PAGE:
Sir Menzies Campbell, the new Liberal Democrat leader, accused Gordon Brown of “running out of steam”, producing a “tired” Budget that failed to address economic imbalances and environmental priorities.

Sir Menzies said that after 10 Budgets the chancellor had saddled the country with levels of inequality that were higher than under Margaret Thatcher and had left the pensions system “in crisis” and the economy vulnerable to £1,200bn of consumer debt.

Responding to his first Budget as Lib Dem leader, he accused the chancellor of complacency on the environment, reminding MPs that carbon dioxide emissions were now higher than in 1997. The Lib Dems pointed out that the chancellor’s increase in vehicle excise duty for the most polluting cars, such as 4x4s, to £210 a year would cost their owners the equivalent of half a tank of fuel, hardly an incentive to change behaviour.

The party also underlined Mr Brown’s decision not to change air passenger duty and his decision to put off once again an increase in fuel duty.

“Green taxes have fallen as a share of overall taxation under this government and the measures that the chancellor has announced today are little more than a token gesture,” Sir Menzies said. “We need a proper system of green economic incentives, incentives that encourage people to change the way they live – and insure that the polluter pays.”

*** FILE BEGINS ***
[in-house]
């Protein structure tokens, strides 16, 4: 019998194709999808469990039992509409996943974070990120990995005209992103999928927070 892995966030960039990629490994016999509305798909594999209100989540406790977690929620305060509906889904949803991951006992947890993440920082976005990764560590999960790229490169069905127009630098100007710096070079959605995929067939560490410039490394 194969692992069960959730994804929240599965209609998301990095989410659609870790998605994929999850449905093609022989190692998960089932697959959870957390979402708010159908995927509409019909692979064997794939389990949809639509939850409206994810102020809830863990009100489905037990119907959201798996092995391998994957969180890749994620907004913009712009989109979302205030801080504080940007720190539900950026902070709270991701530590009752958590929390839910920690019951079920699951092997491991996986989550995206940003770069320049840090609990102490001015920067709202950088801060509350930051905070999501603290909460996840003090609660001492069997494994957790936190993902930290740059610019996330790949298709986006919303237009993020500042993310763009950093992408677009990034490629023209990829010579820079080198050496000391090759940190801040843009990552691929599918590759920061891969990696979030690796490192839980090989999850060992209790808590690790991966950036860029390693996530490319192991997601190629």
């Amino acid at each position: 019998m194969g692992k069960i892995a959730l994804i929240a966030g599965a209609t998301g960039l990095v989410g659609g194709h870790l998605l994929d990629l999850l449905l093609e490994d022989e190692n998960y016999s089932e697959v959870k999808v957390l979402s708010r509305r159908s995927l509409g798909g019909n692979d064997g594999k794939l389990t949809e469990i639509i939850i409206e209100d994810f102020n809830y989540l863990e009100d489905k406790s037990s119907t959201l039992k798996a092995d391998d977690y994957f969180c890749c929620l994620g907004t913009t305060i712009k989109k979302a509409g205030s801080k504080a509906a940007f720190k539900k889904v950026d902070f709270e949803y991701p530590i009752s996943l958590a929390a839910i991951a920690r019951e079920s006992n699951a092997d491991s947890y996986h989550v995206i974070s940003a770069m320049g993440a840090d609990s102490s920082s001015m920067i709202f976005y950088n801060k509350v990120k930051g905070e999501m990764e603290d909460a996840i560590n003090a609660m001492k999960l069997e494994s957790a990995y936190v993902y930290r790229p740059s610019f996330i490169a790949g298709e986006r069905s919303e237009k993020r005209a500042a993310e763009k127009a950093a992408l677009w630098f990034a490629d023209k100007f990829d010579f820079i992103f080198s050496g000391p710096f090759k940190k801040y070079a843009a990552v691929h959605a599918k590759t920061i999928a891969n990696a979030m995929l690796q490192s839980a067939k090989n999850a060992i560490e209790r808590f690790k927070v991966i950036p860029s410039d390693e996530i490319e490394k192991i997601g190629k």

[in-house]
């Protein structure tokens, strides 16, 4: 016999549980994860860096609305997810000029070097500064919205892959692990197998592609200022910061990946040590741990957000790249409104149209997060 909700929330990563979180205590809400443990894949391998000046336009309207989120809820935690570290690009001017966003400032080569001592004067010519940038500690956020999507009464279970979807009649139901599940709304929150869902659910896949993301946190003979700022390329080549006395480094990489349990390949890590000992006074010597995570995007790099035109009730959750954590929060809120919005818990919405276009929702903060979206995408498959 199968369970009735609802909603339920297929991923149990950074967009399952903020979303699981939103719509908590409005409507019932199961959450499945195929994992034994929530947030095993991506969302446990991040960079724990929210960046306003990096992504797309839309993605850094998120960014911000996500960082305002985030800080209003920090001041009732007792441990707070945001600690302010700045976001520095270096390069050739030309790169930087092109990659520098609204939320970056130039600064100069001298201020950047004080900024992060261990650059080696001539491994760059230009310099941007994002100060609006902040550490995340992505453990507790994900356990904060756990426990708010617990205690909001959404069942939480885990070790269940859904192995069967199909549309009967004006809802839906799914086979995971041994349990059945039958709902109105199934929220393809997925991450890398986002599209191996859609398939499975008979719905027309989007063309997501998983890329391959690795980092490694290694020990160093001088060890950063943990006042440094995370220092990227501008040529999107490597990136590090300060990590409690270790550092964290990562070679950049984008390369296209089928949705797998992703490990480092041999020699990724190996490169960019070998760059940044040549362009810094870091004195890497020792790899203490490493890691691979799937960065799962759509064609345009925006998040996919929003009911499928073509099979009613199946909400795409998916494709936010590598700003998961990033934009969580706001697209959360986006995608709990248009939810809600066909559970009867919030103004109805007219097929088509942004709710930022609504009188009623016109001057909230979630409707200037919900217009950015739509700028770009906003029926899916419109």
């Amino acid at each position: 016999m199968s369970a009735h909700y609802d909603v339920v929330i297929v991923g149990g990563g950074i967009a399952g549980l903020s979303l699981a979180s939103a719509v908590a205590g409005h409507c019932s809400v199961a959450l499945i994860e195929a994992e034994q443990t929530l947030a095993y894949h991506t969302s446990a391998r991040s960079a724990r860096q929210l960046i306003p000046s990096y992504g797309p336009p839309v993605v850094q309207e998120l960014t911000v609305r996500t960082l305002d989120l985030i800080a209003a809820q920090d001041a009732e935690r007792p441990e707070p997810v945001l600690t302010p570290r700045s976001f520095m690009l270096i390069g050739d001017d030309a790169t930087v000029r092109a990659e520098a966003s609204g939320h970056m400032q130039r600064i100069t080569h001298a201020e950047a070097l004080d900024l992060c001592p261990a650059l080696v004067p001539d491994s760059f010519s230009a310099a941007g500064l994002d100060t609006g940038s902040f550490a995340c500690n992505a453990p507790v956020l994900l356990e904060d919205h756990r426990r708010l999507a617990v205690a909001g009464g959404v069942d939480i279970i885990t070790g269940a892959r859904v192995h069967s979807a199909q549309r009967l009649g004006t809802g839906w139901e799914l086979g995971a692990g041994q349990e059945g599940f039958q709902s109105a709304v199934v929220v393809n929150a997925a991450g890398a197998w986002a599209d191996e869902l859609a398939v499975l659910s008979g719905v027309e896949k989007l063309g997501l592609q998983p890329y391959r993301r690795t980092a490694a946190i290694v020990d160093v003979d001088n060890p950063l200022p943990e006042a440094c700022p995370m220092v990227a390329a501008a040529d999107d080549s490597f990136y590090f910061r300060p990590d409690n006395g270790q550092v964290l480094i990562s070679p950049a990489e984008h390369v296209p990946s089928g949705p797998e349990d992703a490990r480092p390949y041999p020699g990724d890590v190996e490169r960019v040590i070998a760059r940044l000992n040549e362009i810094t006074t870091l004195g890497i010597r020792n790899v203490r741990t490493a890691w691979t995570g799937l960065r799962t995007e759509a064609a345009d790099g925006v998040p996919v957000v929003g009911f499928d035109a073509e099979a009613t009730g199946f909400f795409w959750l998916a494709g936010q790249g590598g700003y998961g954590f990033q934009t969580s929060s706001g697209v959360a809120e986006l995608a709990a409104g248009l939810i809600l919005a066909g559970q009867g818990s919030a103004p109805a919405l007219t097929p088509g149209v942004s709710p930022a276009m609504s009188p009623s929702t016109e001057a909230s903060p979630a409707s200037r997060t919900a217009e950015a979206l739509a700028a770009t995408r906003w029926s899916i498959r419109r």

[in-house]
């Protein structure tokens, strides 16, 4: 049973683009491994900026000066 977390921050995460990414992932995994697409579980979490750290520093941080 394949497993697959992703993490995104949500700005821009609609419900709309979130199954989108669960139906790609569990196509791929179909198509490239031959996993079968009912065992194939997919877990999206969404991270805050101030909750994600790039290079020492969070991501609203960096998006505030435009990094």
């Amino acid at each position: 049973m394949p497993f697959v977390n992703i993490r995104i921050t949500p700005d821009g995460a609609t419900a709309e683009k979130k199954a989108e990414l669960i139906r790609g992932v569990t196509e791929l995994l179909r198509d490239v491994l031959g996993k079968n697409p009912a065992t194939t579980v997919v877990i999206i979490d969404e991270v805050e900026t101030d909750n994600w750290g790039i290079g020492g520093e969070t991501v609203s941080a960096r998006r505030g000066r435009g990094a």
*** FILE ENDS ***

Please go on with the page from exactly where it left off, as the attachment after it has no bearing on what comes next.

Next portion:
The Lib Dems are considering proposals for higher duties on fuel and replacing air passenger duty with a tax on aircraft movements as part of a tax review.

That review is also examining proposals for simplification of the tax system. Sir Menzies attacked the chancellor for adding further complications with yesterday’s proposals.

“Why is it the Treasury tinkers with the tax system when it is so fundamentally unfair and requires radical reform? And every time he tinkers, he adds layer upon layer of complexity, an incitement to fraud.”

Sir Menzies condemned Mr Brown’s decision not to renew last year’s £200 council tax rebate for pensioners. “Why was it that they deserved help immediately before the general election but they don’t deserve it a year later?”

He warned MPs of the risks to the economy of £1,200bn of consumer debt, pointing to rising bankruptcies and house repossessions. Nearly a fifth of family incomes was being used to service debts, a return to the level when the economy “crashed” under the Conservatives, Sir Menzies said.

The flip side of a personal debt boom was the decline in private saving and the poor record of business investment, he added. Sir Menzies said “mindless regulation and excessive tax complexity are squeezing entrepreneurship out of British business and this Budget does nothing to change that”.

The Lib Dem leader also criticised Mr Brown for scuppering the “broad consensus” among the political parties in favour of Lord Turner’s proposals to overhaul the pensions system, with a bigger basic state pension paid for by a rise in the state pension age and higher taxes.

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